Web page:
Mabel Anderson


Kyla Fairchild

The Swedish immigrant and logger Nils Anderson (know as “Peg Leg” due to a permanent logging accident) moves his family from South Whidbey to South Camano, joining the existing Swinomish & Lummi inhabitants.

Over time Anderson builds a logging camp, a store and a 900-foot dock. A narrow-gauge train runs along the dock to transport logs and other freight, passengers and mail to and from docked freighters.

Anderson names the settlement “Mabana,” combining the first syllable of his oldest daughter’s name (“Mabel”) with the last syllable of his wife’s (“Johanna”). He gives land for a school and Mabana Schoolhouse is built in 1916.

Island County buys Mabana Dock from Anderson and establishes the Port of Mabana.

In 1949, the Mark Clark Bridge is built (replacing a spindly 1909 swing bridge) across the Stillaguamish River to maintain automotive connection between Seattle and the mainland with the Island.

By the late 1970’s, the dock built by Nils Peg Leg Anderson has been replaced by a mod beach house, blazing with the well preserved tones of a more recent epoch. Its first owner, Norma Sommers, came from a local family that homesteaded nearby. Along with her husband Johnny, she owned the Red Apple Market chain. by 1980, when construction was complete, it had been Norma’s penchant for opulent interiors and her seemingly unlimited budget for the finest finishes of the era that defined their swank and sophisticated vacation home.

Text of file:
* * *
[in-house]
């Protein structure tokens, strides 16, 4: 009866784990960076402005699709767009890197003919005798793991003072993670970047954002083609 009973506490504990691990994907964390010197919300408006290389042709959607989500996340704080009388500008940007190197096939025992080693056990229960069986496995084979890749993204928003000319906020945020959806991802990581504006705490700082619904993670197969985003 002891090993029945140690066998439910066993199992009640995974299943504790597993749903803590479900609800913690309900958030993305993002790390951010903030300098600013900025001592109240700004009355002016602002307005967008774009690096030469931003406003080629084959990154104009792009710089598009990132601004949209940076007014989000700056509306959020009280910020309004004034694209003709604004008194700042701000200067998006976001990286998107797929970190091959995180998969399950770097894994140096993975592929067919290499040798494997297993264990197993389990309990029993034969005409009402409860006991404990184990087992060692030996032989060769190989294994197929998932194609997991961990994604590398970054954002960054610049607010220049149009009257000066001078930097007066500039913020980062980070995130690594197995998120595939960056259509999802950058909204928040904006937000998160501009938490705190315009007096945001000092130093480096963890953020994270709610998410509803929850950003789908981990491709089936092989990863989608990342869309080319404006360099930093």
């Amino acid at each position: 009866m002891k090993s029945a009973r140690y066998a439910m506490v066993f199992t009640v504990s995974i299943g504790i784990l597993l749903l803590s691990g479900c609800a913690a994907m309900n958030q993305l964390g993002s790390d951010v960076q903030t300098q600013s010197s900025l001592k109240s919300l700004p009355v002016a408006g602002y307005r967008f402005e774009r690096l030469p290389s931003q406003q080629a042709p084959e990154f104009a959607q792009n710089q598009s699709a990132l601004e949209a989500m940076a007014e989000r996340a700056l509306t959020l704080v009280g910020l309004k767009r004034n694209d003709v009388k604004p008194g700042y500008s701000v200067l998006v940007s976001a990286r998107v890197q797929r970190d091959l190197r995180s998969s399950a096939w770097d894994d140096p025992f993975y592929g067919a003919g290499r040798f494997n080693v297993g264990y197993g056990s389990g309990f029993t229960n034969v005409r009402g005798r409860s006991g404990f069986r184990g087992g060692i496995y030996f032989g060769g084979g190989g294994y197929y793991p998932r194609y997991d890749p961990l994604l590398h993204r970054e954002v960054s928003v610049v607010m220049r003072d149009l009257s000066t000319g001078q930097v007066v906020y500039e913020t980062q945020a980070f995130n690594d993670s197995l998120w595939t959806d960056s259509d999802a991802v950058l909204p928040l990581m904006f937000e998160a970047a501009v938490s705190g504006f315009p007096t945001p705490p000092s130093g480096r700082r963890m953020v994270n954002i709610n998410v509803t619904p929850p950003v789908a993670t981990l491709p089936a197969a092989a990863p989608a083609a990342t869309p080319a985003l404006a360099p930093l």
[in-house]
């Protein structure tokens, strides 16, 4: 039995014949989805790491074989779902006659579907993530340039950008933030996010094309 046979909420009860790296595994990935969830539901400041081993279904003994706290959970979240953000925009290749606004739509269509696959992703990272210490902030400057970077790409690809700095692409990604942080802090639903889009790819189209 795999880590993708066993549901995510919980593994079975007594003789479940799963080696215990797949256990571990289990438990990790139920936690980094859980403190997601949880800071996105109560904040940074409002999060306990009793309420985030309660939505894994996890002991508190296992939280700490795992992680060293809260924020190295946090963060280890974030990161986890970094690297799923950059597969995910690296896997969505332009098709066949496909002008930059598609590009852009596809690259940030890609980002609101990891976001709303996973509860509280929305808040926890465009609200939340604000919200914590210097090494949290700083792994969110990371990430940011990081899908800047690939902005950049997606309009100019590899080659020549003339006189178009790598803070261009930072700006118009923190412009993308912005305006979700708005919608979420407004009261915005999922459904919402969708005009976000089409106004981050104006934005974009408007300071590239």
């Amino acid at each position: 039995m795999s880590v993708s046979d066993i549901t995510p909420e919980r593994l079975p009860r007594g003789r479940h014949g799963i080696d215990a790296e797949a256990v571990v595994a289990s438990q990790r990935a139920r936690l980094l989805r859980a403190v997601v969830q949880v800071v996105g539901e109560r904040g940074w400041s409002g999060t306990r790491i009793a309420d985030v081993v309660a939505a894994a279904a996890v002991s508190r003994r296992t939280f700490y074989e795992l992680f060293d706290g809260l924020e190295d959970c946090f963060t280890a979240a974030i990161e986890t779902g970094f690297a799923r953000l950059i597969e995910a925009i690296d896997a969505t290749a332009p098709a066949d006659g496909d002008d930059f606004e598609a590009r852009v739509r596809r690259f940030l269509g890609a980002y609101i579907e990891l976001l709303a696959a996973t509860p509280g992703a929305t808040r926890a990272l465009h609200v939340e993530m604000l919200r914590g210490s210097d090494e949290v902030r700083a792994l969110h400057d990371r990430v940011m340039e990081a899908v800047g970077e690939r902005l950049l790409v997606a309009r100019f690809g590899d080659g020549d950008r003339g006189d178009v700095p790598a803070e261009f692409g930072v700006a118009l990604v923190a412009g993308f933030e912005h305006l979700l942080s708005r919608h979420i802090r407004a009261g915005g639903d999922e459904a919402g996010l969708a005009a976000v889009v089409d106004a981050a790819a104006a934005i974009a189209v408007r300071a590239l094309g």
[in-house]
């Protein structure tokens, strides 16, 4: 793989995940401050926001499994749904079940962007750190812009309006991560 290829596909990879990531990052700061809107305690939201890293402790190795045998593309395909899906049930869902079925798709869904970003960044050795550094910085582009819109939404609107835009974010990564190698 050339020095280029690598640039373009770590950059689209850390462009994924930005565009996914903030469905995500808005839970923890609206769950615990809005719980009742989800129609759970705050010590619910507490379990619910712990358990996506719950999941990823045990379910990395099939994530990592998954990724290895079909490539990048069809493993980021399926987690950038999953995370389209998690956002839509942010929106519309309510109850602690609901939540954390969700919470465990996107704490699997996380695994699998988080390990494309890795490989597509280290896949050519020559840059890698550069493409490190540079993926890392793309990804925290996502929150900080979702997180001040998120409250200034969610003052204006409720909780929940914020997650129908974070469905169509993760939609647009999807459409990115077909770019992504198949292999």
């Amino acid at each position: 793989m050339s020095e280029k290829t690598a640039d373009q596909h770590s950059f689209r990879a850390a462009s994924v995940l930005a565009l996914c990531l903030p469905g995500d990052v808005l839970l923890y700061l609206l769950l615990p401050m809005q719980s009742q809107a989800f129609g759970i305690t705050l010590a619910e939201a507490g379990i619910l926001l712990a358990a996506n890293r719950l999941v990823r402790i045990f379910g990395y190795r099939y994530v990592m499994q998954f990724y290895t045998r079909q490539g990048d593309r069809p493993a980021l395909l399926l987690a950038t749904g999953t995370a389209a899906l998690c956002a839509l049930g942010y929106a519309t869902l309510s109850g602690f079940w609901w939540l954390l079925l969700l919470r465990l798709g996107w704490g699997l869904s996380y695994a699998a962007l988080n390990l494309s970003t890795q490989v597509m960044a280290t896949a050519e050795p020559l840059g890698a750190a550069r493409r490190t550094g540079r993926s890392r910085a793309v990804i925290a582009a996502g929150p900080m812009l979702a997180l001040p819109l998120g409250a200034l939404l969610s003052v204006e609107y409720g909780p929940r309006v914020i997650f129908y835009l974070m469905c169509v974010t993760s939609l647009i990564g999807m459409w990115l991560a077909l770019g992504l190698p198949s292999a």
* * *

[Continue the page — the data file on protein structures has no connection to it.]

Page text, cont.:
In 2005 a new owner, Kyla Fairchild, discovers the Mabana Beach House, acquiring some of its furnishings and other contents—improbably preserved, thanks to Sommer’s meticulous ownership which included installation of hurricane shades that keep out the sun when the beach house is unoccupied.

Kyla, a music industry professional and Seattle tastemaker, publisher of Americana music magazine No Depression and co-owner of hip Ballard bar Hattie’s Hat, keeps the best of everything at the Mod Beach House: Burnt orange wall-to-wall carpet and custom wallpaper. Burlwood tables and atomic age bric-a-brac.

In 2010, the Mark Clark Bridge is replaced by the new Camano Gateway Bridge, improving transport for visitors and islanders and continuing the ease of access to this magical place.

Spring 2016, 100 years after the Port of Mabana was proclaimed, the Mabana Schoolhouse is placed on the Washington Heritage Register. It’s now owned and used as an art studio by the oil painter Linda Demetre, an island resident since 1989 and one of over 100 artists who live and work in the area.

The new owner of the Mabana Beach Pad continues to breathe life into the memories made there and creates more with family and friends, adding contemporary artwork by Dan Amell and Susan Dory. She commissions landscaping by acclaimed garden designer Brandon Peterson (of The Palm Room in Ballard) that dramatically accentuates the sky and water. Readying the beloved beach house for its next custodian. The coming chapter in its extraordinary story, yet to be written.

Vintage Features

Built upon site once occupied by historic Mabana Dock

Rare, pristine 1970’s era vintage home

Full height 60’s ranch style home-style stone fireplace

Vintage pinch-pleated draperies

Fab high-pile wall-to-wall carpet

Array of vintage original wallpaper

Groovy built-in black-mirrored wet bar

Time-piece kitchen with customized drop ceiling, vintage appliances including double oven

Some original furnishings, potentially available for purchase

Photo Courtesy of Stanwood Historical Society: Mabel Anderson, Mabana Hotel, Parking Area, Port of Mabana, Dock at Port of Mabana – Photo Courtesy of David O. Anderson Family: Mabel Anderson

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